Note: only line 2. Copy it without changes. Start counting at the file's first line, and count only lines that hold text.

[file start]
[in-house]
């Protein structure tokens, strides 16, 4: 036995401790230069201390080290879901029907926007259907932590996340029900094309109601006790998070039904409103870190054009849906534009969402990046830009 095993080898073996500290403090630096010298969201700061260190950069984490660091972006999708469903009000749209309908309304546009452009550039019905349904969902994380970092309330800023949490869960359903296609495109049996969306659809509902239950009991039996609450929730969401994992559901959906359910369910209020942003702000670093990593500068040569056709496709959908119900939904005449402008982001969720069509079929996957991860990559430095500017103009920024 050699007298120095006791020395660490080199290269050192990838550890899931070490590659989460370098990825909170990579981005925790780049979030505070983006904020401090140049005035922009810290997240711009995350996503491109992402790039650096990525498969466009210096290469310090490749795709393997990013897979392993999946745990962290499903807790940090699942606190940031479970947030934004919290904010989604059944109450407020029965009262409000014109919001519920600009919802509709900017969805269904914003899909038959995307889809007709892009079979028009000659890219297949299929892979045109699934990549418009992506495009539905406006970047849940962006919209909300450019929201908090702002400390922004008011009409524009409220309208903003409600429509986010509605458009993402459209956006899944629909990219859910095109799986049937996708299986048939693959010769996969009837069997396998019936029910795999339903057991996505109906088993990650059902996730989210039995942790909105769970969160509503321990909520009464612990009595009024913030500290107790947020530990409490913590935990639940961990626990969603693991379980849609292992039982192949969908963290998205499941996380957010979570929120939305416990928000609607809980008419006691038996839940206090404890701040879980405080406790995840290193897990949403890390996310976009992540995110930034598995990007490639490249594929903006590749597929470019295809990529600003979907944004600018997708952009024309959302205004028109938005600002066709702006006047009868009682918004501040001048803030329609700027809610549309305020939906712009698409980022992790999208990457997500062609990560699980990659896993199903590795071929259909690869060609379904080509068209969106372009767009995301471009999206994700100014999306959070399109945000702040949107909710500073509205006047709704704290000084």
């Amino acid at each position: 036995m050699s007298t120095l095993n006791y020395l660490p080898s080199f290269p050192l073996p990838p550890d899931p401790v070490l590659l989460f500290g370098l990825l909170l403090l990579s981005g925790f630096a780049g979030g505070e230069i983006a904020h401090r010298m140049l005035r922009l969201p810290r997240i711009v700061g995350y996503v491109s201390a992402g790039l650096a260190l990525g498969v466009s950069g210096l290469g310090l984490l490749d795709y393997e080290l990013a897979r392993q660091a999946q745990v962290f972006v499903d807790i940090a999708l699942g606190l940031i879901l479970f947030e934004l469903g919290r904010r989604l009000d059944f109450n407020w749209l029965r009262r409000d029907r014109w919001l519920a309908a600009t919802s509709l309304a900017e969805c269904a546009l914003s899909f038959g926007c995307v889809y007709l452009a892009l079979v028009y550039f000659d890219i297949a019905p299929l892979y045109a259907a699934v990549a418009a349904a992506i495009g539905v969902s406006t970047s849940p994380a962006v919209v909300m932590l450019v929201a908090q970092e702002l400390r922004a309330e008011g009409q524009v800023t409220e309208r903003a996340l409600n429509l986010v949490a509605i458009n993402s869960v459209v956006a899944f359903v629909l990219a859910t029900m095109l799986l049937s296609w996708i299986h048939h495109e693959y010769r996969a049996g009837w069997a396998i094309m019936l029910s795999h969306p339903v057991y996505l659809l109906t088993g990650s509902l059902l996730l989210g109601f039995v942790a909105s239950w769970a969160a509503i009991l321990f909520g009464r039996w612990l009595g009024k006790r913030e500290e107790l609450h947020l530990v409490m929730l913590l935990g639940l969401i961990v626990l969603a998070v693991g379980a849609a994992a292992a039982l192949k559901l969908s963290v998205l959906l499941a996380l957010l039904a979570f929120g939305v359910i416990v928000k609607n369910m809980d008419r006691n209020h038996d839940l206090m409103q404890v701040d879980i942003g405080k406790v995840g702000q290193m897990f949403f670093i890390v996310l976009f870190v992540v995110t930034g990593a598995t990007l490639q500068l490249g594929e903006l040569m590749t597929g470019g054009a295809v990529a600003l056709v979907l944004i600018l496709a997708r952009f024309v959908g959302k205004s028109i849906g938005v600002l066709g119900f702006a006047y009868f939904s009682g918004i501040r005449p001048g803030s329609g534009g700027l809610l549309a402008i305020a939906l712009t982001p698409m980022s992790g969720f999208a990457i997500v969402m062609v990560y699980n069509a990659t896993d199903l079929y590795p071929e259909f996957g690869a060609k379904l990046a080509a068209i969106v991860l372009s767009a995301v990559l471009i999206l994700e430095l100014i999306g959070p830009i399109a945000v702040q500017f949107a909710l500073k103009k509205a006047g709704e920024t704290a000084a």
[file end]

């Protein structure tokens, strides 16, 4: 036995401790230069201390080290879901029907926007259907932590996340029900094309109601006790998070039904409103870190054009849906534009969402990046830009 095993080898073996500290403090630096010298969201700061260190950069984490660091972006999708469903009000749209309908309304546009452009550039019905349904969902994380970092309330800023949490869960359903296609495109049996969306659809509902239950009991039996609450929730969401994992559901959906359910369910209020942003702000670093990593500068040569056709496709959908119900939904005449402008982001969720069509079929996957991860990559430095500017103009920024 050699007298120095006791020395660490080199290269050192990838550890899931070490590659989460370098990825909170990579981005925790780049979030505070983006904020401090140049005035922009810290997240711009995350996503491109992402790039650096990525498969466009210096290469310090490749795709393997990013897979392993999946745990962290499903807790940090699942606190940031479970947030934004919290904010989604059944109450407020029965009262409000014109919001519920600009919802509709900017969805269904914003899909038959995307889809007709892009079979028009000659890219297949299929892979045109699934990549418009992506495009539905406006970047849940962006919209909300450019929201908090702002400390922004008011009409524009409220309208903003409600429509986010509605458009993402459209956006899944629909990219859910095109799986049937996708299986048939693959010769996969009837069997396998019936029910795999339903057991996505109906088993990650059902996730989210039995942790909105769970969160509503321990909520009464612990009595009024913030500290107790947020530990409490913590935990639940961990626990969603693991379980849609292992039982192949969908963290998205499941996380957010979570929120939305416990928000609607809980008419006691038996839940206090404890701040879980405080406790995840290193897990949403890390996310976009992540995110930034598995990007490639490249594929903006590749597929470019295809990529600003979907944004600018997708952009024309959302205004028109938005600002066709702006006047009868009682918004501040001048803030329609700027809610549309305020939906712009698409980022992790999208990457997500062609990560699980990659896993199903590795071929259909690869060609379904080509068209969106372009767009995301471009999206994700100014999306959070399109945000702040949107909710500073509205006047709704704290000084």